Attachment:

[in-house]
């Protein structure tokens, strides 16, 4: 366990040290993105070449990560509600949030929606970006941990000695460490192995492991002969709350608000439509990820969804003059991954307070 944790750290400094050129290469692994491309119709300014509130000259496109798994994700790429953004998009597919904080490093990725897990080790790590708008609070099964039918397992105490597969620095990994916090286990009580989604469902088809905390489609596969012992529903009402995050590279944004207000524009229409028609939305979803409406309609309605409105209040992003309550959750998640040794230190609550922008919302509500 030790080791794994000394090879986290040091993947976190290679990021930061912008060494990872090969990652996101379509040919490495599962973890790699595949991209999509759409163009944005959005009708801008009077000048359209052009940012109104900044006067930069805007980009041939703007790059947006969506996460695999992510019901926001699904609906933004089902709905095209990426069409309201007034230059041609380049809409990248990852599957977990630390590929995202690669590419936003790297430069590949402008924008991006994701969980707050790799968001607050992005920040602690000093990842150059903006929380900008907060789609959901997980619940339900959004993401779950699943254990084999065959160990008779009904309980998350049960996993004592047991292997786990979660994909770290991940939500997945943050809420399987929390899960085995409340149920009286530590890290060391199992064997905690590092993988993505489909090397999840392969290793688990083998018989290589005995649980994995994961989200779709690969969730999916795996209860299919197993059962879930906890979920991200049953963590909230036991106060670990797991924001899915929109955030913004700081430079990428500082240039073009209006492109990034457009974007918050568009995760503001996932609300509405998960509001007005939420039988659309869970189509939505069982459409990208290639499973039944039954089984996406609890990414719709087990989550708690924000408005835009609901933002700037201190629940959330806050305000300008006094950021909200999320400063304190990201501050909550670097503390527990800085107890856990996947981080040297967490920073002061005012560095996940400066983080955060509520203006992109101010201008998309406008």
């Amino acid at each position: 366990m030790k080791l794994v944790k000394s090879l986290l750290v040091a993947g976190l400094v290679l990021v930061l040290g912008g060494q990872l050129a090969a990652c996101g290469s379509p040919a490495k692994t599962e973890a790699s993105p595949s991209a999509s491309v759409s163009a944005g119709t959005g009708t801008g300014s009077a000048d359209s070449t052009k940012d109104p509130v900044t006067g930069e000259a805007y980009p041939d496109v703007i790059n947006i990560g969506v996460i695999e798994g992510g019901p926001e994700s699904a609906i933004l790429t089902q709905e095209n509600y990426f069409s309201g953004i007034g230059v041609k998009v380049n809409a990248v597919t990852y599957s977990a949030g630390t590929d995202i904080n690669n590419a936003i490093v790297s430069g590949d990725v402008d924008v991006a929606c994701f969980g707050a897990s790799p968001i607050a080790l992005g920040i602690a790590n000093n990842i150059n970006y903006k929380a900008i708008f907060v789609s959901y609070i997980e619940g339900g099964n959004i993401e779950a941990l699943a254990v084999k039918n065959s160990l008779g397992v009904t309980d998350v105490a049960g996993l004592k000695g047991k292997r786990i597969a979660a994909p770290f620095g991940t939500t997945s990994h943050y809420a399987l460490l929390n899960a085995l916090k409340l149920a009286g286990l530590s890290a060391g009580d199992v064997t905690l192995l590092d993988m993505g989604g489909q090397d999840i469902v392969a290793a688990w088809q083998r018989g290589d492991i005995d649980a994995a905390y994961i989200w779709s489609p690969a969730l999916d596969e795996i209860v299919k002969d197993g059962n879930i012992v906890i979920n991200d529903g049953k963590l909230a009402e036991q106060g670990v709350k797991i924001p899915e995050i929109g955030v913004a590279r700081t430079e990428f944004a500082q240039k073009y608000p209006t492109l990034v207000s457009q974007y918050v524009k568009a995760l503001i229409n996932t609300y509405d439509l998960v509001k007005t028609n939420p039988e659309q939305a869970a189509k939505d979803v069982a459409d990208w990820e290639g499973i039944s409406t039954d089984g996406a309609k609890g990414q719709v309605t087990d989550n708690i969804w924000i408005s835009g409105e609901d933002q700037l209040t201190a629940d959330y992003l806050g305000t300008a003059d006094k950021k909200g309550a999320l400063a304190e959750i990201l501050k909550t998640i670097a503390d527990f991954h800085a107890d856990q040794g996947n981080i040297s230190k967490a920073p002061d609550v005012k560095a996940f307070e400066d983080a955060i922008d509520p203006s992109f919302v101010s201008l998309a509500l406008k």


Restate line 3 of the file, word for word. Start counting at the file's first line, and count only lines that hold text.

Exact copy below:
């Amino acid at each position: 366990m030790k080791l794994v944790k000394s090879l986290l750290v040091a993947g976190l400094v290679l990021v930061l040290g912008g060494q990872l050129a090969a990652c996101g290469s379509p040919a490495k692994t599962e973890a790699s993105p595949s991209a999509s491309v759409s163009a944005g119709t959005g009708t801008g300014s009077a000048d359209s070449t052009k940012d109104p509130v900044t006067g930069e000259a805007y980009p041939d496109v703007i790059n947006i990560g969506v996460i695999e798994g992510g019901p926001e994700s699904a609906i933004l790429t089902q709905e095209n509600y990426f069409s309201g953004i007034g230059v041609k998009v380049n809409a990248v597919t990852y599957s977990a949030g630390t590929d995202i904080n690669n590419a936003i490093v790297s430069g590949d990725v402008d924008v991006a929606c994701f969980g707050a897990s790799p968001i607050a080790l992005g920040i602690a790590n000093n990842i150059n970006y903006k929380a900008i708008f907060v789609s959901y609070i997980e619940g339900g099964n959004i993401e779950a941990l699943a254990v084999k039918n065959s160990l008779g397992v009904t309980d998350v105490a049960g996993l004592k000695g047991k292997r786990i597969a979660a994909p770290f620095g991940t939500t997945s990994h943050y809420a399987l460490l929390n899960a085995l916090k409340l149920a009286g286990l530590s890290a060391g009580d199992v064997t905690l192995l590092d993988m993505g989604g489909q090397d999840i469902v392969a290793a688990w088809q083998r018989g290589d492991i005995d649980a994995a905390y994961i989200w779709s489609p690969a969730l999916d596969e795996i209860v299919k002969d197993g059962n879930i012992v906890i979920n991200d529903g049953k963590l909230a009402e036991q106060g670990v709350k797991i924001p899915e995050i929109g955030v913004a590279r700081t430079e990428f944004a500082q240039k073009y608000p209006t492109l990034v207000s457009q974007y918050v524009k568009a995760l503001i229409n996932t609300y509405d439509l998960v509001k007005t028609n939420p039988e659309q939305a869970a189509k939505d979803v069982a459409d990208w990820e290639g499973i039944s409406t039954d089984g996406a309609k609890g990414q719709v309605t087990d989550n708690i969804w924000i408005s835009g409105e609901d933002q700037l209040t201190a629940d959330y992003l806050g305000t300008a003059d006094k950021k909200g309550a999320l400063a304190e959750i990201l501050k909550t998640i670097a503390d527990f991954h800085a107890d856990q040794g996947n981080i040297s230190k967490a920073p002061d609550v005012k560095a996940f307070e400066d983080a955060i922008d509520p203006s992109f919302v101010s201008l998309a509500l406008k």